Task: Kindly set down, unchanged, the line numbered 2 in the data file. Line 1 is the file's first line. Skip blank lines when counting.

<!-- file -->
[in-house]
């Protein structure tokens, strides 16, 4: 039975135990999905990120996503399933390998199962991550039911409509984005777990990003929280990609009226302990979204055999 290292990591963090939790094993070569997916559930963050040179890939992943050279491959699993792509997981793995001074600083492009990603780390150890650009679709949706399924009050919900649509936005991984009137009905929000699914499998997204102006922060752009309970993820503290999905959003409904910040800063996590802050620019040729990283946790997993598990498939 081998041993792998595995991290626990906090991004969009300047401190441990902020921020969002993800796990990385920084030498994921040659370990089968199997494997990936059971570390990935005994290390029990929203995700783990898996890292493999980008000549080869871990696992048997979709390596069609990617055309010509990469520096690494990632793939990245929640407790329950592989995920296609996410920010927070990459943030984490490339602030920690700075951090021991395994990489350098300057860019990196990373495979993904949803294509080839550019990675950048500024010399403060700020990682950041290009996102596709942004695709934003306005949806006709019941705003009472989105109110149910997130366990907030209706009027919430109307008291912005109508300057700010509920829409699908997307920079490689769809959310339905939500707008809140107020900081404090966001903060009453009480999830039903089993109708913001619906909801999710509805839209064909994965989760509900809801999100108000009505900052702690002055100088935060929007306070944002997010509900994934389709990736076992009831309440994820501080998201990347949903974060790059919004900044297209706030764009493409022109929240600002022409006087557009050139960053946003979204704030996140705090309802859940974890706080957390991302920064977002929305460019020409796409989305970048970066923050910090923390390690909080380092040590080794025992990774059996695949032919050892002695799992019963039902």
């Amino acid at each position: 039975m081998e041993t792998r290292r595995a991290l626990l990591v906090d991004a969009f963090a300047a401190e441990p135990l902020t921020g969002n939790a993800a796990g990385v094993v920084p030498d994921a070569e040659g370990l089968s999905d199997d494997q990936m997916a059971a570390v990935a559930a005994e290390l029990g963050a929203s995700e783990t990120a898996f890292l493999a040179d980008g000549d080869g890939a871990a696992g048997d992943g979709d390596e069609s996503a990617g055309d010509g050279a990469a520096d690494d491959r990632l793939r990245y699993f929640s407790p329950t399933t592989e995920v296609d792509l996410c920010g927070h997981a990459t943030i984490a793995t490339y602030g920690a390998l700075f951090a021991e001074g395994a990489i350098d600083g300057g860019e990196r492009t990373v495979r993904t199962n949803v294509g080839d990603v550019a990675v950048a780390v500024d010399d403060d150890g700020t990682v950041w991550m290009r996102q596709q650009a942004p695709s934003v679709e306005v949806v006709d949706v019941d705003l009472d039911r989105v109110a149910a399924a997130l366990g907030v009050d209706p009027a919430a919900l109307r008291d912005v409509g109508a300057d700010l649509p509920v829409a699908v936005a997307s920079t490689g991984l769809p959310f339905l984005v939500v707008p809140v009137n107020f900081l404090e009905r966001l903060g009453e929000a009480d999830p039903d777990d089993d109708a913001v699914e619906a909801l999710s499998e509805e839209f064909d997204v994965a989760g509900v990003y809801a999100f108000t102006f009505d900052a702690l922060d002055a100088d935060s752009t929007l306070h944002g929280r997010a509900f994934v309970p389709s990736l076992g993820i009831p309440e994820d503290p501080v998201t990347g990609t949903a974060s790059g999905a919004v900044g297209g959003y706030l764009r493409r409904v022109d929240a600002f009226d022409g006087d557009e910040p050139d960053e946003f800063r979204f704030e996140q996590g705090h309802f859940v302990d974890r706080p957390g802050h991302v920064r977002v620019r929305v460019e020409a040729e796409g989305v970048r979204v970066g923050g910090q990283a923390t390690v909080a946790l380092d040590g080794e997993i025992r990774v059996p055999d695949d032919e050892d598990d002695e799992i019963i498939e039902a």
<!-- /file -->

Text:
């Protein structure tokens, strides 16, 4: 039975135990999905990120996503399933390998199962991550039911409509984005777990990003929280990609009226302990979204055999 290292990591963090939790094993070569997916559930963050040179890939992943050279491959699993792509997981793995001074600083492009990603780390150890650009679709949706399924009050919900649509936005991984009137009905929000699914499998997204102006922060752009309970993820503290999905959003409904910040800063996590802050620019040729990283946790997993598990498939 081998041993792998595995991290626990906090991004969009300047401190441990902020921020969002993800796990990385920084030498994921040659370990089968199997494997990936059971570390990935005994290390029990929203995700783990898996890292493999980008000549080869871990696992048997979709390596069609990617055309010509990469520096690494990632793939990245929640407790329950592989995920296609996410920010927070990459943030984490490339602030920690700075951090021991395994990489350098300057860019990196990373495979993904949803294509080839550019990675950048500024010399403060700020990682950041290009996102596709942004695709934003306005949806006709019941705003009472989105109110149910997130366990907030209706009027919430109307008291912005109508300057700010509920829409699908997307920079490689769809959310339905939500707008809140107020900081404090966001903060009453009480999830039903089993109708913001619906909801999710509805839209064909994965989760509900809801999100108000009505900052702690002055100088935060929007306070944002997010509900994934389709990736076992009831309440994820501080998201990347949903974060790059919004900044297209706030764009493409022109929240600002022409006087557009050139960053946003979204704030996140705090309802859940974890706080957390991302920064977002929305460019020409796409989305970048970066923050910090923390390690909080380092040590080794025992990774059996695949032919050892002695799992019963039902």